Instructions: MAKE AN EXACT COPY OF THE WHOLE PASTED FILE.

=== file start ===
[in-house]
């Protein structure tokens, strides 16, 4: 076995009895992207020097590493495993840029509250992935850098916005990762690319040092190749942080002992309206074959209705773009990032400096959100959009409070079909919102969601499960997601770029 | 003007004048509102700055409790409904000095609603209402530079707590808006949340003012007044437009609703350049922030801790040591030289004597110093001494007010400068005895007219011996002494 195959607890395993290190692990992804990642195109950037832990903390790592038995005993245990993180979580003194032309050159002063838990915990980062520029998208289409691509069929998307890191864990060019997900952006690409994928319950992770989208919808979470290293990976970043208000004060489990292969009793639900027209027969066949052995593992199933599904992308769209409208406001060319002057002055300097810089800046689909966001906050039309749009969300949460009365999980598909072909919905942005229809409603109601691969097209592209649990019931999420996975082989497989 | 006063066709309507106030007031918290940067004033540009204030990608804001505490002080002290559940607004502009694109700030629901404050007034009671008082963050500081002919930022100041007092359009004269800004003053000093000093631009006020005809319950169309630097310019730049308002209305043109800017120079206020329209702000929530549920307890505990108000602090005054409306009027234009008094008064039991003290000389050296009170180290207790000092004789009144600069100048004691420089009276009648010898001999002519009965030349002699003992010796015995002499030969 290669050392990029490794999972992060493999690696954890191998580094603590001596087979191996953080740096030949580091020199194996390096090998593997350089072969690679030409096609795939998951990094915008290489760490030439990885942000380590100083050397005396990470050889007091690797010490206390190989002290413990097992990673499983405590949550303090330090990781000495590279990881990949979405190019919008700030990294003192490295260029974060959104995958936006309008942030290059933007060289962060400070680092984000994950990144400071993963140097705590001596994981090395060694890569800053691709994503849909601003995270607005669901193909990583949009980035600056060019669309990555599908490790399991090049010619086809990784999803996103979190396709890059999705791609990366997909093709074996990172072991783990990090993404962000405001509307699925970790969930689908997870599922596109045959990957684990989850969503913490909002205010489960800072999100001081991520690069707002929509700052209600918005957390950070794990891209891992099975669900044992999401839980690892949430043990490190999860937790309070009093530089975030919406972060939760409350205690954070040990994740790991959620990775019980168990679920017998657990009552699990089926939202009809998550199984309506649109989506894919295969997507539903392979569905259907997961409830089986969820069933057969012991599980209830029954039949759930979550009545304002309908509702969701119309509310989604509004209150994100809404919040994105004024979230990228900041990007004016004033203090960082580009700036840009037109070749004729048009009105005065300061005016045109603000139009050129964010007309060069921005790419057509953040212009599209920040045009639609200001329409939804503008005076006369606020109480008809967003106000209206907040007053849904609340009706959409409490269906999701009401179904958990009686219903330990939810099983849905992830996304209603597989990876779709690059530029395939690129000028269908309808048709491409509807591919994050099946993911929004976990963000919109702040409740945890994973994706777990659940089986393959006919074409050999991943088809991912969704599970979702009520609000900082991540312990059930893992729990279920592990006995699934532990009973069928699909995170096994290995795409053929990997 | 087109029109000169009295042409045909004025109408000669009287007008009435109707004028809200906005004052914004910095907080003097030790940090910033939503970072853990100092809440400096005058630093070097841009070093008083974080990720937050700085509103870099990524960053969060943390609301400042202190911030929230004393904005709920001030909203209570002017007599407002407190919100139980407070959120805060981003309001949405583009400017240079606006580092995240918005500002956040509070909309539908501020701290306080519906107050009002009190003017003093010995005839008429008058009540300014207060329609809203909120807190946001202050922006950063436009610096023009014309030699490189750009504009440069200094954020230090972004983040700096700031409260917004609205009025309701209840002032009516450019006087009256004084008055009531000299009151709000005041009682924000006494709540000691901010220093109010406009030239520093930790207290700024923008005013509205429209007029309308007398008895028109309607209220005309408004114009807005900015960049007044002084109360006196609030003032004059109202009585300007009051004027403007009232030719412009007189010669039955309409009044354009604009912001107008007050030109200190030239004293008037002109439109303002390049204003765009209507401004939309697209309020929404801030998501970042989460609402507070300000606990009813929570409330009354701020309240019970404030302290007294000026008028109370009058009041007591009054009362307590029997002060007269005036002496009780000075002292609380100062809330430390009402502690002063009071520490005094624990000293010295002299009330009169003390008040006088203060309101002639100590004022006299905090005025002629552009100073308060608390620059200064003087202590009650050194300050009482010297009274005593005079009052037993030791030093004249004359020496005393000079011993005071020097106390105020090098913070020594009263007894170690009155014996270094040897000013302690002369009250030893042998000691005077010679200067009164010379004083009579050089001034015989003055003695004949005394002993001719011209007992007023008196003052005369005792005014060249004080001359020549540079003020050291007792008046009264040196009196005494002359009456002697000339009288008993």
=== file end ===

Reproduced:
[in-house]
């Protein structure tokens, strides 16, 4: 076995009895992207020097590493495993840029509250992935850098916005990762690319040092190749942080002992309206074959209705773009990032400096959100959009409070079909919102969601499960997601770029 | 003007004048509102700055409790409904000095609603209402530079707590808006949340003012007044437009609703350049922030801790040591030289004597110093001494007010400068005895007219011996002494 195959607890395993290190692990992804990642195109950037832990903390790592038995005993245990993180979580003194032309050159002063838990915990980062520029998208289409691509069929998307890191864990060019997900952006690409994928319950992770989208919808979470290293990976970043208000004060489990292969009793639900027209027969066949052995593992199933599904992308769209409208406001060319002057002055300097810089800046689909966001906050039309749009969300949460009365999980598909072909919905942005229809409603109601691969097209592209649990019931999420996975082989497989 | 006063066709309507106030007031918290940067004033540009204030990608804001505490002080002290559940607004502009694109700030629901404050007034009671008082963050500081002919930022100041007092359009004269800004003053000093000093631009006020005809319950169309630097310019730049308002209305043109800017120079206020329209702000929530549920307890505990108000602090005054409306009027234009008094008064039991003290000389050296009170180290207790000092004789009144600069100048004691420089009276009648010898001999002519009965030349002699003992010796015995002499030969 290669050392990029490794999972992060493999690696954890191998580094603590001596087979191996953080740096030949580091020199194996390096090998593997350089072969690679030409096609795939998951990094915008290489760490030439990885942000380590100083050397005396990470050889007091690797010490206390190989002290413990097992990673499983405590949550303090330090990781000495590279990881990949979405190019919008700030990294003192490295260029974060959104995958936006309008942030290059933007060289962060400070680092984000994950990144400071993963140097705590001596994981090395060694890569800053691709994503849909601003995270607005669901193909990583949009980035600056060019669309990555599908490790399991090049010619086809990784999803996103979190396709890059999705791609990366997909093709074996990172072991783990990090993404962000405001509307699925970790969930689908997870599922596109045959990957684990989850969503913490909002205010489960800072999100001081991520690069707002929509700052209600918005957390950070794990891209891992099975669900044992999401839980690892949430043990490190999860937790309070009093530089975030919406972060939760409350205690954070040990994740790991959620990775019980168990679920017998657990009552699990089926939202009809998550199984309506649109989506894919295969997507539903392979569905259907997961409830089986969820069933057969012991599980209830029954039949759930979550009545304002309908509702969701119309509310989604509004209150994100809404919040994105004024979230990228900041990007004016004033203090960082580009700036840009037109070749004729048009009105005065300061005016045109603000139009050129964010007309060069921005790419057509953040212009599209920040045009639609200001329409939804503008005076006369606020109480008809967003106000209206907040007053849904609340009706959409409490269906999701009401179904958990009686219903330990939810099983849905992830996304209603597989990876779709690059530029395939690129000028269908309808048709491409509807591919994050099946993911929004976990963000919109702040409740945890994973994706777990659940089986393959006919074409050999991943088809991912969704599970979702009520609000900082991540312990059930893992729990279920592990006995699934532990009973069928699909995170096994290995795409053929990997 | 087109029109000169009295042409045909004025109408000669009287007008009435109707004028809200906005004052914004910095907080003097030790940090910033939503970072853990100092809440400096005058630093070097841009070093008083974080990720937050700085509103870099990524960053969060943390609301400042202190911030929230004393904005709920001030909203209570002017007599407002407190919100139980407070959120805060981003309001949405583009400017240079606006580092995240918005500002956040509070909309539908501020701290306080519906107050009002009190003017003093010995005839008429008058009540300014207060329609809203909120807190946001202050922006950063436009610096023009014309030699490189750009504009440069200094954020230090972004983040700096700031409260917004609205009025309701209840002032009516450019006087009256004084008055009531000299009151709000005041009682924000006494709540000691901010220093109010406009030239520093930790207290700024923008005013509205429209007029309308007398008895028109309607209220005309408004114009807005900015960049007044002084109360006196609030003032004059109202009585300007009051004027403007009232030719412009007189010669039955309409009044354009604009912001107008007050030109200190030239004293008037002109439109303002390049204003765009209507401004939309697209309020929404801030998501970042989460609402507070300000606990009813929570409330009354701020309240019970404030302290007294000026008028109370009058009041007591009054009362307590029997002060007269005036002496009780000075002292609380100062809330430390009402502690002063009071520490005094624990000293010295002299009330009169003390008040006088203060309101002639100590004022006299905090005025002629552009100073308060608390620059200064003087202590009650050194300050009482010297009274005593005079009052037993030791030093004249004359020496005393000079011993005071020097106390105020090098913070020594009263007894170690009155014996270094040897000013302690002369009250030893042998000691005077010679200067009164010379004083009579050089001034015989003055003695004949005394002993001719011209007992007023008196003052005369005792005014060249004080001359020549540079003020050291007792008046009264040196009196005494002359009456002697000339009288008993």